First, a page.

Recording music and sound
Recording music and sound

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Recording music and sound

3.2 Tape at home

The use of magnetic tape for home use was always somewhat problematic. While it offered several advantages over discs, being capable of high-quality sound, substantially free from surface noise and able to make personal recordings, tape never became so popular as to make any serious inroads into the sales of discs. Why should this be the case? The answer is one of convenience, for magnetic tape has always been difficult to handle compared with discs – threading the tape through the machine onto the take-up spool was fiddly, and the tape could easily become damaged, stretch or snap.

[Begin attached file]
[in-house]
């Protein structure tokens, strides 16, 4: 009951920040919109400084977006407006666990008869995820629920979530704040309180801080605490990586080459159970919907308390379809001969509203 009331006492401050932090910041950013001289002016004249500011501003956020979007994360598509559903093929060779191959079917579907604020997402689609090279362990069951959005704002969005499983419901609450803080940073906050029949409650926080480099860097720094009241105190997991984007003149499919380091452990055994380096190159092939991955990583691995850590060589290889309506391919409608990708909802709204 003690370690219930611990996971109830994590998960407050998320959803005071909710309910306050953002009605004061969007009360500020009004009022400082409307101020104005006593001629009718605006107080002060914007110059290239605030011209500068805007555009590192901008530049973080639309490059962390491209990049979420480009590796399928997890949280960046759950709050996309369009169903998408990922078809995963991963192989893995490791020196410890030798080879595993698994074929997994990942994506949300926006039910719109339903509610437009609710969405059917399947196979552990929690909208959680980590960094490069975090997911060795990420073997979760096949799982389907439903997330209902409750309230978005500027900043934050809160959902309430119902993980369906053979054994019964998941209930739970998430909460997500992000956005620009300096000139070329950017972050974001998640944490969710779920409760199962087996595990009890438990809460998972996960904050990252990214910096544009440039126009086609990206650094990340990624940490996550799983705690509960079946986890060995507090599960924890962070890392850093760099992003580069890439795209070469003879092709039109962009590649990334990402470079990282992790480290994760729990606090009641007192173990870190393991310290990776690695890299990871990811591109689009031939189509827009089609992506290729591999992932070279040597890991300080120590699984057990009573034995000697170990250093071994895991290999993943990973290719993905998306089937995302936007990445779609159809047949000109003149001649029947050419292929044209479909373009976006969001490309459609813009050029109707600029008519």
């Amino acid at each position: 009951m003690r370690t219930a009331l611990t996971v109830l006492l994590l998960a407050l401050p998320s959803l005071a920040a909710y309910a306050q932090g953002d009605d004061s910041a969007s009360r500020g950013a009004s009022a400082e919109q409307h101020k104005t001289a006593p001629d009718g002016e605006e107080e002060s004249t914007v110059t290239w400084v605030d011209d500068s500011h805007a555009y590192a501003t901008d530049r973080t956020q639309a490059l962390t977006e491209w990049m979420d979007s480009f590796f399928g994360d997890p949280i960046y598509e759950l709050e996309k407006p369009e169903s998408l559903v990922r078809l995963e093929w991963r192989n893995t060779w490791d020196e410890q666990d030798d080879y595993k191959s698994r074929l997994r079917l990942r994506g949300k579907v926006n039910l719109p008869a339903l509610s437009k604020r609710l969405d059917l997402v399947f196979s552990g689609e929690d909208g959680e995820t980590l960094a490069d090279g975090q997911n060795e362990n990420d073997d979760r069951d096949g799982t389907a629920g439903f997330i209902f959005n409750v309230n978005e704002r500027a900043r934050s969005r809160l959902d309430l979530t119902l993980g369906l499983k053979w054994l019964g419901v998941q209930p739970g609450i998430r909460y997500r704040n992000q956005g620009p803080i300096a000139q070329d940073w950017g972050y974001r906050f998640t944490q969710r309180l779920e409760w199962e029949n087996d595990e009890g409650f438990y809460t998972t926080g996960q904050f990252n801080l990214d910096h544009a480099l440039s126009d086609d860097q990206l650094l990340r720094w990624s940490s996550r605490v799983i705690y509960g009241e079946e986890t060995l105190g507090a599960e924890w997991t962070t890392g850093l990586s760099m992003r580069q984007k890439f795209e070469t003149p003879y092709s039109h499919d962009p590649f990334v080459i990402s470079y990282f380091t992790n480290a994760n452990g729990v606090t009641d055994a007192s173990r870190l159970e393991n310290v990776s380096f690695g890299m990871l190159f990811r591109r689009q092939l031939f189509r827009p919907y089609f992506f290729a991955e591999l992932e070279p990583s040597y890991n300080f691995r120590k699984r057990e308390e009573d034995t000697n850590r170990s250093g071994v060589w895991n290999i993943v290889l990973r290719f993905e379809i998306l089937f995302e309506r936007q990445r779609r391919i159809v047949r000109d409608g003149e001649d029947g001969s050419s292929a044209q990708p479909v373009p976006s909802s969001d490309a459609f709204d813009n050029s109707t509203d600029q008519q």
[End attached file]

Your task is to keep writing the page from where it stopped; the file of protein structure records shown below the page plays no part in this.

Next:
Many companies developed tape cassette systems based on standard quarter-inch tape but none succeeded in gaining enthusiastic acceptance by consumers. The compact cassette system, shown in Figure 11, was developed by Philips Gloeilampenfabrieken in 1963 for recording speech. Philips called their cassettes compact to distinguish their system from other audio cassette systems and they made no pretence of achieving high-quality sound, deciding to use a slow tape speed (1 7/8 ips) and a new narrow one-eighth-inch-wide tape to keep the whole system as small as possible. The convenience of slotting cassettes into the machine rather than having to thread tape around guides and tape heads made this format much more suitable for consumers. Along with the introduction of the Sony Walkman in 1979, this was one of the key technologies that drove the portable music market from which the iPod and mp3 players, and smartphone music streaming services, have grown.

Figure 11 A compact cassette system

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